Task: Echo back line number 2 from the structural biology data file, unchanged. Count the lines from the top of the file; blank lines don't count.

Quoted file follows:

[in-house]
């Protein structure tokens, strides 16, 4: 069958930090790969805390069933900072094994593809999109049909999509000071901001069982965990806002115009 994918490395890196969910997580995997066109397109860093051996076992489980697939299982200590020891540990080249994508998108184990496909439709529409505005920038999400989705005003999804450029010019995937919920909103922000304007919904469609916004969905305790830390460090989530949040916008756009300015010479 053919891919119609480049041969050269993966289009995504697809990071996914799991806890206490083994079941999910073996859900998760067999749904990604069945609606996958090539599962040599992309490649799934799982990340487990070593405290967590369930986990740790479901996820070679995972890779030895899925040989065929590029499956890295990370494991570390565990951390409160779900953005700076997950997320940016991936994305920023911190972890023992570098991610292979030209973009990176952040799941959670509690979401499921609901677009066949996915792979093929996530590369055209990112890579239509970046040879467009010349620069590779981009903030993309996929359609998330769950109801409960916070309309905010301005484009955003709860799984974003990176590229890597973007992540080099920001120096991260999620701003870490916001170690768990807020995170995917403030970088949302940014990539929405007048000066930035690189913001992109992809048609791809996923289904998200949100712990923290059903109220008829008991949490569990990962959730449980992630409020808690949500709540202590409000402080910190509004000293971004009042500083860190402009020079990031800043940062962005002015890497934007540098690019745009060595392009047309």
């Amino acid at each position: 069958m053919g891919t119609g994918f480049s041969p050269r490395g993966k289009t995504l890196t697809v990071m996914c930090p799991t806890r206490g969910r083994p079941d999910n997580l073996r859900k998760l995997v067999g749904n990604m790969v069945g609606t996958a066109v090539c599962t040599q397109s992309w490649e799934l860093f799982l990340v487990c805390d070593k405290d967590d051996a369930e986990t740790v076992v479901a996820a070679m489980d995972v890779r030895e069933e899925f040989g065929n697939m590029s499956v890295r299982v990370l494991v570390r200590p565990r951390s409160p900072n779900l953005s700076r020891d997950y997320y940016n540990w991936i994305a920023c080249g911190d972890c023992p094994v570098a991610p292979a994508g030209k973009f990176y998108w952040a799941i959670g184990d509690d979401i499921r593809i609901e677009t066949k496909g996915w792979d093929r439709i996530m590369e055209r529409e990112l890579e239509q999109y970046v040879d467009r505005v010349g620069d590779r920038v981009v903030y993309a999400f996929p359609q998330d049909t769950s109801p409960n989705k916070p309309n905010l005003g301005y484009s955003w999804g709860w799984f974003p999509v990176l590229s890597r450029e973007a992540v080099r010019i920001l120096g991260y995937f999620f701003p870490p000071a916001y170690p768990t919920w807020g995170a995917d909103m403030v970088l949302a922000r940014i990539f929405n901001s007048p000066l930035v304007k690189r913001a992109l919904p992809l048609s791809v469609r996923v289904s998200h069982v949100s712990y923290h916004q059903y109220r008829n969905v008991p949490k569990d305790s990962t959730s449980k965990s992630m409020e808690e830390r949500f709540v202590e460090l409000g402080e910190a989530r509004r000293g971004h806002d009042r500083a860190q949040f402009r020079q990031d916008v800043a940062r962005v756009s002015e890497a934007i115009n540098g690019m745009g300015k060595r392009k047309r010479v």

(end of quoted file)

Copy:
């Protein structure tokens, strides 16, 4: 069958930090790969805390069933900072094994593809999109049909999509000071901001069982965990806002115009 994918490395890196969910997580995997066109397109860093051996076992489980697939299982200590020891540990080249994508998108184990496909439709529409505005920038999400989705005003999804450029010019995937919920909103922000304007919904469609916004969905305790830390460090989530949040916008756009300015010479 053919891919119609480049041969050269993966289009995504697809990071996914799991806890206490083994079941999910073996859900998760067999749904990604069945609606996958090539599962040599992309490649799934799982990340487990070593405290967590369930986990740790479901996820070679995972890779030895899925040989065929590029499956890295990370494991570390565990951390409160779900953005700076997950997320940016991936994305920023911190972890023992570098991610292979030209973009990176952040799941959670509690979401499921609901677009066949996915792979093929996530590369055209990112890579239509970046040879467009010349620069590779981009903030993309996929359609998330769950109801409960916070309309905010301005484009955003709860799984974003990176590229890597973007992540080099920001120096991260999620701003870490916001170690768990807020995170995917403030970088949302940014990539929405007048000066930035690189913001992109992809048609791809996923289904998200949100712990923290059903109220008829008991949490569990990962959730449980992630409020808690949500709540202590409000402080910190509004000293971004009042500083860190402009020079990031800043940062962005002015890497934007540098690019745009060595392009047309």